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UN Chief Suggests UN Losing Propaganda War on Iraq

Note how absurd the Dutch ambassador's comments are ... 


UN Chief Suggests UN Losing Propaganda War on Iraq


Friday March 24 12:33 PM ET


By Evelyn Leopold

UNITED NATIONS (Reuters) - U.N. Secretary-General Kofi Annan said on
Friday the United Nations may be in danger of losing the propaganda war
on sanctions against Baghdad if more steps are not taken to improve life
for ordinary Iraqis.

At the same time Annan, opening a major Security Council debate on Iraq,
said Baghdad should comply with council decisions, an apparent reference
to disarmament demands, so that 10-year-old sweeping U.N. sanctions end

With the Security Council divided on Iraq, the debate on humanitarian
issues, in itself, was controversial. Russia, China and France wanted the
U.N. relief agencies to speak. The United States and Britain agreed but
said the U.N. human rights investigator had to be included as well.

In the end Annan was the only U.N. official to speak. But Carol Bellamy,
the head of the U.N. Children's Fund, UNICEF, was in the council to
answer questions.

``The United Nations has always been on the side of the vulnerable and
the weak and has always sought to relieve suffering,'' Annan said. ``Yet
here we are accused of causing suffering to an entire population.''

``We are in danger of losing the argument, or the propaganda war -- if we
haven't lost it already-- about who is responsible for this situation --
President Saddam Hussein or the United Nations,'' he said.

Saying he was particularly concerned about the suffering of Iraqi
children, Annan told the council: ``We cannot in all conscience ignore
such reports or assume they are wrong.''

He complimented the council for drawing up procedures to expedite some
vital goods and realized that people under sanctions could be victims of
their own government also.

``The only satisfactory outcome of any such situation is for the state in
question to return to full compliance with the decisions of the council
so that sanctions can be ended as quickly as possible,'' Annan said.

 Annan also said the amount of contracts frozen in the Security Council's
sanctions committee had a direct negative impact of the humanitarian
situation, particularly on efforts to rehabilitate Iraq's crumbling

The United States, according to U.S. officials, has put some 1,000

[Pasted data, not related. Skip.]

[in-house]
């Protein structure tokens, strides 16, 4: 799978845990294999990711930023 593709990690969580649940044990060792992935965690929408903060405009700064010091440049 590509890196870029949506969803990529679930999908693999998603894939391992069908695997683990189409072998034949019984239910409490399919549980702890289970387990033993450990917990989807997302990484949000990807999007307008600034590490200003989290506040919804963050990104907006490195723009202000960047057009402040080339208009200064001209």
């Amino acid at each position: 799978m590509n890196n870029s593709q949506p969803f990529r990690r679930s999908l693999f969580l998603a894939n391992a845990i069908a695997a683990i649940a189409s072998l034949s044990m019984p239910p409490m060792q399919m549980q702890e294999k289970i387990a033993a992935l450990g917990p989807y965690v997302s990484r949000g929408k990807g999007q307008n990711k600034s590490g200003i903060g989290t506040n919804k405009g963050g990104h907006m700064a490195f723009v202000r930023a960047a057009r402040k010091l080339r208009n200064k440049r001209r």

contracts worth more than .5 billion on hold, either because they could
be used for military purposes, for smuggling oil or because the
applications lacked details.

Britain runs a distant second with about 100 contracts on hold while
Russia, France and China, all sympathetic to Baghdad, rarely put any
contracts on hold.

Iraq has revenues to purchase billion in goods since the so-called
``oil-for-food'' program, which allows Baghdad to sell oil in order to
buy humanitarian goods, began in December 1996. Some .4 billion in
supplies have arrived.

A new U.S. review of sanctions measures, just completed, would result in
an immediate lifting of 70 contracts worth million, U.S. officials said,
along with other measures.

Washington has also agreed to Annan's proposals to double the amount of
equipment for Iraq's oil industry >from million to .2 billion annually
and has drawn up a resolution to this effect, expected to be adopted next

By upgrading the oil-for-food program and Baghdad's oil industry,
Washington hopes to alleviate the humanitarian situation and counter
rising demands to lift the sanctions, in force since Iraq's August 1990
invasion of Kuwait.

An easing of sanctions requires compliance on disarmament and Iraq so far
has not let U.N. weapons inspectors return to the country since December

The United States is particularly concerned about the increased value in
oil smuggled by Iraq through Iranian waters, which could total between
million and billion this year. Diplomats say the oil is exchanged for
luxury goods and projects for the Iraqi elite, in what some diplomats
called an ''oil-for-whiskey'' scheme.

Dutch ambassador Peter van Walsum, chairman of the council's Iraqi
sanctions committee, said Iraq was the only country in modern history
that not only attempted to develop all categories of weapons of mass
destruction but actually used them against a foreign country and its own

``In doing so, Iraq has placed itself into a league of its own,'' he

He said Iraq had repeatedly blocked improvements to the humanitarian
program, including a refusal to institute it for several years. ``The
international community is almost defenseless against this approach,'' he

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